Darrell Huckaby - Fifties become fodder for the classroom

I love teaching school. I am in my 35th year and still look forward to getting up and going to work every day. And I guess when I reach the point where I don't, I'll just stop.

One reason I love teaching so much is the kids I get to be around. There are some great kids in my school and I get to spend 90 minutes with 180 of them on an up-close and personal basis over the course of every two school days. Name another job where you get to spend that much quality time with that many quality people. There may be other jobs where you do, but I bet the list is pretty short.

The other reason I love teaching is because of the interesting things I get to study with my students - and I say study "with them" because I learn as much as they do each and every year.

My primary subject is advanced placement U.S. history, and what better way to spend one's days than sharing the history of this great nation - guts, feathers, and all - with intelligent young people who can come away with a new appreciation for the trials and tribulations of this wonderful nation.

I also teach current issue - ditto the above statement - which is particularly enjoyable during a presidential election year. Last year, I actually taught a course - in a public school - on the impact of the Bible on art, literature, and history. How cool is that?

This year, I have discovered another cool elective. American History through film. What a concept. We get to study our nation's history by watching movies. Plus, since it is an elective course, we have a lot more time to dig deeper into certain areas of history and skim over others. We can pick and choose and actually learn for the pure joy of learning. What a novel concept! It would be nice if it were to catch on.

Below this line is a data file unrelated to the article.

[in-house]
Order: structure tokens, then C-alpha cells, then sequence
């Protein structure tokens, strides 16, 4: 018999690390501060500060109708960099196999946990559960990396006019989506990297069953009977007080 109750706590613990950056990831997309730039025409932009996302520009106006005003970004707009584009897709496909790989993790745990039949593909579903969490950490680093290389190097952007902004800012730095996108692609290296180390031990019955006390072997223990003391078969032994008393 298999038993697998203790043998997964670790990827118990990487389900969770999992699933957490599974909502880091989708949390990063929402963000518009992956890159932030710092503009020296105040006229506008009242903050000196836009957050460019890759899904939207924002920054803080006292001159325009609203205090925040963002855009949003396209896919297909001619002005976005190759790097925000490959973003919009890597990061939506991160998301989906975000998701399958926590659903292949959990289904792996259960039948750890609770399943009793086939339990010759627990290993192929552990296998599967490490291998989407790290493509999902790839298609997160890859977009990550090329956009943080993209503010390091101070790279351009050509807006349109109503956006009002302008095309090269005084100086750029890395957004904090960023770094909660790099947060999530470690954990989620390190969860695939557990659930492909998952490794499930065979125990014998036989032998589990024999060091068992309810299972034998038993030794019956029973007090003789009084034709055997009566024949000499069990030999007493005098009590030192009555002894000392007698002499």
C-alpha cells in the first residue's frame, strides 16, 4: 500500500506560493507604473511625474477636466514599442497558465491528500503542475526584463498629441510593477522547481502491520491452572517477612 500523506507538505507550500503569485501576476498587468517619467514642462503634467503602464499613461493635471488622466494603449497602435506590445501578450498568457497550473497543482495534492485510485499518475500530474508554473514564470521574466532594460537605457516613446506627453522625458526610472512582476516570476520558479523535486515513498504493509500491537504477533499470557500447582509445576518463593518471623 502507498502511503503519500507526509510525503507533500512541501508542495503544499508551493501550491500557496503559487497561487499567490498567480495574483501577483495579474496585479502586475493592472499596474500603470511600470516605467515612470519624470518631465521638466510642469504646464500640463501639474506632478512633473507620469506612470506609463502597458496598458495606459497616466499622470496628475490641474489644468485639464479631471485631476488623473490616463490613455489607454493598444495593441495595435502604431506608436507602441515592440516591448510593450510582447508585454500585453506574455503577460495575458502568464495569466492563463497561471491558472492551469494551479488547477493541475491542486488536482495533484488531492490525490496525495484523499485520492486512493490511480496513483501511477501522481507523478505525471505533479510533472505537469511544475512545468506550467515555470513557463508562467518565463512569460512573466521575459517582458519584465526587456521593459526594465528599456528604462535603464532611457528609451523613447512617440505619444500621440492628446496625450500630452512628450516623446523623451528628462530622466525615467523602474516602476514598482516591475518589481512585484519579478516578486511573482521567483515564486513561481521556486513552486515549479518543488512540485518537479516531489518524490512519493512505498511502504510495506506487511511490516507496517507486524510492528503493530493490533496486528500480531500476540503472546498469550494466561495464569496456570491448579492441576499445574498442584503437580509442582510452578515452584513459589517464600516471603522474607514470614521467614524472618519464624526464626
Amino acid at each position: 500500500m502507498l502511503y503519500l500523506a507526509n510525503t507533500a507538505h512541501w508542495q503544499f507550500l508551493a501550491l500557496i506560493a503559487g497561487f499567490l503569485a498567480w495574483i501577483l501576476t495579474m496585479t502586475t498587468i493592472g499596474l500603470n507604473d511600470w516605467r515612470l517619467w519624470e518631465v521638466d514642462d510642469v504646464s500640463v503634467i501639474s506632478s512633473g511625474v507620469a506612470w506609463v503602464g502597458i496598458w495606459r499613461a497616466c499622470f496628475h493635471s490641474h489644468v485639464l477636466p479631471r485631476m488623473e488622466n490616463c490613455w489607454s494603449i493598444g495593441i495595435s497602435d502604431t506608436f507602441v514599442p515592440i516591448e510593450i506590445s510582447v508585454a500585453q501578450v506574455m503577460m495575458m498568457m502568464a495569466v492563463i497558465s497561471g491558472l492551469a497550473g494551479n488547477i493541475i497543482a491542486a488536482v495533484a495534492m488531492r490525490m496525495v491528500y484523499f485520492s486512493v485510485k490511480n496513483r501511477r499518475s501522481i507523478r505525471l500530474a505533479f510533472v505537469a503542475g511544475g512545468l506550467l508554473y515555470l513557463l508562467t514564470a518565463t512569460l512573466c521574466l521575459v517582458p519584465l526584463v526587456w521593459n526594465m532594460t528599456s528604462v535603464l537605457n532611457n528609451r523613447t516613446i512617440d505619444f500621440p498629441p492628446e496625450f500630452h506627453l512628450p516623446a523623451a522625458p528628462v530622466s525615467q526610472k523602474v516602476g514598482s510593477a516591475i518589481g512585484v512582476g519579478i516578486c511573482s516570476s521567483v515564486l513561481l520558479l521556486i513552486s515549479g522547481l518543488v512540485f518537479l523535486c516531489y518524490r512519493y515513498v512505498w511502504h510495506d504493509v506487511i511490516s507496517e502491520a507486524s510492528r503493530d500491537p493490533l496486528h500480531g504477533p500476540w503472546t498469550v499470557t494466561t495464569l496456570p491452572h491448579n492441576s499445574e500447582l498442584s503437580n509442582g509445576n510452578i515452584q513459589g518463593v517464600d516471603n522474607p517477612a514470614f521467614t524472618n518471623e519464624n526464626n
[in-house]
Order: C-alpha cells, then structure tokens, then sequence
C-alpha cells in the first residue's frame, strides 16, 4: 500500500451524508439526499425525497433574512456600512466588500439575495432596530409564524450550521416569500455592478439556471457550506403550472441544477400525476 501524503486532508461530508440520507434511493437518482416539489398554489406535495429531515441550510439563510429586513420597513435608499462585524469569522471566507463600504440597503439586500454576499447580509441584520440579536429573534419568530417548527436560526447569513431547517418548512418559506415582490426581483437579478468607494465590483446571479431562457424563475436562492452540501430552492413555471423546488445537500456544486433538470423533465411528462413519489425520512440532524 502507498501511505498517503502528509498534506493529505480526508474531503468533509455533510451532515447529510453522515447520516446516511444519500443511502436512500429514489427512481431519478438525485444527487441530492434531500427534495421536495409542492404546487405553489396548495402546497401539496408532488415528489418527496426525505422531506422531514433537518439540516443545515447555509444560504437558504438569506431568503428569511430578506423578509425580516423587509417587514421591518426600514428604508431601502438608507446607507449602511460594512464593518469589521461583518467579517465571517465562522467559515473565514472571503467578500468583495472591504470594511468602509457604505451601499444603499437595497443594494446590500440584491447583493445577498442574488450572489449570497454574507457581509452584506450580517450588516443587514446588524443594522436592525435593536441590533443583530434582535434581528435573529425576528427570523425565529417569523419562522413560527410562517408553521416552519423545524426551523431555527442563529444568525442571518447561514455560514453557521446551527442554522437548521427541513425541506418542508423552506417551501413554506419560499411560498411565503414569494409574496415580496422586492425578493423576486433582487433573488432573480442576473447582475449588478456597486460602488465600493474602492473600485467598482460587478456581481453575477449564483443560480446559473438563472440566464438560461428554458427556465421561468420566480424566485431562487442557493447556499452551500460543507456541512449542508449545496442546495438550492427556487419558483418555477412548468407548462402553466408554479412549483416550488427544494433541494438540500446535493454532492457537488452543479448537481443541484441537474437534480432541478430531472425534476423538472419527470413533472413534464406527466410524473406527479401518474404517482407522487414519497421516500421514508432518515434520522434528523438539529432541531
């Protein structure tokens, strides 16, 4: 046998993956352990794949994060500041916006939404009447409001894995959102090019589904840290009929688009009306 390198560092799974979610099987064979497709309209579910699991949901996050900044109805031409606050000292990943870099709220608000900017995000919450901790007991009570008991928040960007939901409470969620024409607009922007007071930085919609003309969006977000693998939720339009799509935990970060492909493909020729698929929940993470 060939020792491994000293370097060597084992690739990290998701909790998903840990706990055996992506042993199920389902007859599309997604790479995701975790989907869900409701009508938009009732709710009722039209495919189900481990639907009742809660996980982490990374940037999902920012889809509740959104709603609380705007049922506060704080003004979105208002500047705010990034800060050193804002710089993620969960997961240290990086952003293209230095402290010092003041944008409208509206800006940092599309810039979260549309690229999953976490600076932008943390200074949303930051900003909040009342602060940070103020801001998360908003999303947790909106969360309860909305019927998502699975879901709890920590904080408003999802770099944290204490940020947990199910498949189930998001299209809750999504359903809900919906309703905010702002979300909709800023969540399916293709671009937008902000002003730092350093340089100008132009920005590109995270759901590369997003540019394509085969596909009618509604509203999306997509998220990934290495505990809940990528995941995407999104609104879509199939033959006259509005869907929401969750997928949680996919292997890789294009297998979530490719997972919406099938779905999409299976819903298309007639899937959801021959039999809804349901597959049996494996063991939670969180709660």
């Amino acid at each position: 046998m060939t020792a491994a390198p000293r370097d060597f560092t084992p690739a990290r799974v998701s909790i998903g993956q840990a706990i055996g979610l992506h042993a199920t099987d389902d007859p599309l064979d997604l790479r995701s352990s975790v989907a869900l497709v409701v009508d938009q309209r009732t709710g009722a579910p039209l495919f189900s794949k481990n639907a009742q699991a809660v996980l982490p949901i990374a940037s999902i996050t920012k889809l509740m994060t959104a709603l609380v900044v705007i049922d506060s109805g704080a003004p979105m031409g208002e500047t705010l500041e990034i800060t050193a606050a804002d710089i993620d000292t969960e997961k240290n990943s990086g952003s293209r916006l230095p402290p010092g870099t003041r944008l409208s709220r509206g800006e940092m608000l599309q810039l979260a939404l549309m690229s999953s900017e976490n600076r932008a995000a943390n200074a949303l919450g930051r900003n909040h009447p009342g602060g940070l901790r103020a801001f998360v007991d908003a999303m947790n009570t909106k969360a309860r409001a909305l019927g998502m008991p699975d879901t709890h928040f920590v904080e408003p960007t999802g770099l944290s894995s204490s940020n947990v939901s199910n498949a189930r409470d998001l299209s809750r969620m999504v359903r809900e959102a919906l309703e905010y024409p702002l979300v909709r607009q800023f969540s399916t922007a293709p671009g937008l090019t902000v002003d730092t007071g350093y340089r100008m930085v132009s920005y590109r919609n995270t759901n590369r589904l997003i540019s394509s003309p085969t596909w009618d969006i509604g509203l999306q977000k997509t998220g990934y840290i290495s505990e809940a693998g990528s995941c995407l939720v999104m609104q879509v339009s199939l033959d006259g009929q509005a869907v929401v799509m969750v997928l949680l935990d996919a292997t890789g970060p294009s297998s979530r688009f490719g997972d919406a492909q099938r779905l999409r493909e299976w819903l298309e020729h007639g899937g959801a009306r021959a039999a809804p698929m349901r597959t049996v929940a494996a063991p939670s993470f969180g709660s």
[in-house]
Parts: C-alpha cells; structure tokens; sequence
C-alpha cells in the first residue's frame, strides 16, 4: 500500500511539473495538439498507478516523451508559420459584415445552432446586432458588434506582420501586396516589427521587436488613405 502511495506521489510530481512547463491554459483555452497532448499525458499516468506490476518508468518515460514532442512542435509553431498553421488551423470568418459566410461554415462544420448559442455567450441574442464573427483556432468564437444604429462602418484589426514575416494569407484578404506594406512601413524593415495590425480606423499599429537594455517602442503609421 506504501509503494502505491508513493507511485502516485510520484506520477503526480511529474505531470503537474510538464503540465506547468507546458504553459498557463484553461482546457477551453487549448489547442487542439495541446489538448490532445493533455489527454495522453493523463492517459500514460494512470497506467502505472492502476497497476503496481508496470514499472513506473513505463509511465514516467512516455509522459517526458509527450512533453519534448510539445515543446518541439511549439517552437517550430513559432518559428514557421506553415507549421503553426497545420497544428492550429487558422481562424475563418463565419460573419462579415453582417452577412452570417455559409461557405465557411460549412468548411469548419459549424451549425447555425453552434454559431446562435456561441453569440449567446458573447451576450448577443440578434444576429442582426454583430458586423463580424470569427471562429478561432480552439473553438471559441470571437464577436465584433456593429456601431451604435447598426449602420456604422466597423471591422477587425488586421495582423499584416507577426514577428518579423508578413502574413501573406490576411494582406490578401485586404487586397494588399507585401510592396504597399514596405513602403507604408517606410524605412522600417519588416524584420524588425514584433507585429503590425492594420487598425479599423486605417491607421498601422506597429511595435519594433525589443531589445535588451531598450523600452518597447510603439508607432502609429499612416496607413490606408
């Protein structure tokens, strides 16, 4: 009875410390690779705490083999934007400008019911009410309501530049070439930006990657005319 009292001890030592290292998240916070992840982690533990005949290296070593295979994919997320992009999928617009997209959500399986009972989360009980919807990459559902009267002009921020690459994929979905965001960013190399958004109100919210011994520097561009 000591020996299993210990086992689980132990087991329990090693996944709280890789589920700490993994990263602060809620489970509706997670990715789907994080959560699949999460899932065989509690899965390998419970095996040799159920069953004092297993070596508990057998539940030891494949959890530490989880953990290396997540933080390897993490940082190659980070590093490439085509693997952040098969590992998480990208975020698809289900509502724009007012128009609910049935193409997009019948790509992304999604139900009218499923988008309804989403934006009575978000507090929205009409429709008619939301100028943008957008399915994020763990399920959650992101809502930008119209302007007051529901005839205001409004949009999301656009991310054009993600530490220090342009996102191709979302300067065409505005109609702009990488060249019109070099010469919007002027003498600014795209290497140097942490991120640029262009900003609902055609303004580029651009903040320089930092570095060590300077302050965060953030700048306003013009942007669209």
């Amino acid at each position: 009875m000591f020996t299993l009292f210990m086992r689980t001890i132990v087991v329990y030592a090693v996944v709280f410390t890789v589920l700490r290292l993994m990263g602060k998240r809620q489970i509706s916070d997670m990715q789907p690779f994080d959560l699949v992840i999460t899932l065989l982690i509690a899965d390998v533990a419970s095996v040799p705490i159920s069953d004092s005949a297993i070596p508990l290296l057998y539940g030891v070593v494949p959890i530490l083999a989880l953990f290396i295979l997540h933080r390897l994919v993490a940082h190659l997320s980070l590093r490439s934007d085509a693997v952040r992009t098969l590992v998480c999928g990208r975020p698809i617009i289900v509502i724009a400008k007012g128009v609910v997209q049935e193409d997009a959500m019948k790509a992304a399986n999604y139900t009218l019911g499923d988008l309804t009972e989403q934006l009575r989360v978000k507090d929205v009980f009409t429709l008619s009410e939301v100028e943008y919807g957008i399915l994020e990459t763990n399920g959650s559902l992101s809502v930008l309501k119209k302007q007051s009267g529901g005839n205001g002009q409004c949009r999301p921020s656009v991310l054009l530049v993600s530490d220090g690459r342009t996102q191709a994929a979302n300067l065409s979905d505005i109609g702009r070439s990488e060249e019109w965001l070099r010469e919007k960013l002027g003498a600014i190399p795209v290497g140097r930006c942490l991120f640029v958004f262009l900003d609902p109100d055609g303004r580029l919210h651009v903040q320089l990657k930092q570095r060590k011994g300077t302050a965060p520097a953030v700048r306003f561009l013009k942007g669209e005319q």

My classes and I are not attacking our study of history chronologically. We are doing it thematically, which means we spend a lot of time learning about a particular era - like say, the Great Depression - and then move along to another. Eventually we will put all the pieces together.

Actually, most of my students have already had AP U.S. history, so they know the chronology already. Now they are getting enrichment.

But I told you all of that to tell you this. We are currently knee deep in a study of the 1950s, and I have never had more fun in my life. I am all over the '50s. Mickey Mantle and Mickey Mouse. "I like Ike" and "I Love Lucy." The Korean War and Sputnik and McCarthyism and the Civil Rights Movement. There are movies about all that stuff.

Not to mention hula hoops and Elvis and Barbie dolls and Marilyn Monroe - and all that great music. Every day is like a trip down memory lane, and this week we are examining classic '50s television.

I got to tell my students about the "good old days," when we all had black-and-white TV sets - if we had one at all - with rabbit ears and tinfoil for better reception, or an antenna on the roof. And they were amazed to learn that we only had three channels from which to choose and we actually had to walk across the room to change channels. They were also shocked to learn that stations signed off the air after the news, and none of them had ever seen a test pattern until we Googled one up on the computer.

We have had a ball watching "Ozzie and Harriet" and "Dragnet" and "Father Knows Best" and other such classics. The kids of the post-MTV generation can barely conceive of a day when husbands and wives couldn't be shown in the same bed together - remember the twin beds on the Dick Van Dyke Show with the night stand in between? I guarantee you, if I had been married to a twenty-something Mary Tyler Moore, there would not have been a night stand anywhere near us.

They also couldn't conceive, in a day when Victoria's Secret commercials show as much skin as we used to pay 10 bucks at the 10th Street Art Theater to see, that Lucy couldn't be shown from the side while she was "expecting" Little Ricky.

And all these revelations led to hours of wonderful debate about whether television has changed morality or rather a change in morality is reflected in modern television.

Like I said, we're having a ball and, at this rate, I may teach forever. And next week we're going to try and figure out why "Amos and Andy" was too racist to be shown on television but "Sanford and Son" wasn't. I can't wait for that conversation.

Y'all excuse me if you will. I have to go and make popcorn for Monday's double feature.

Darrell Huckaby is a local author and educator. He can be reached at dHuck08@bellsouth.net.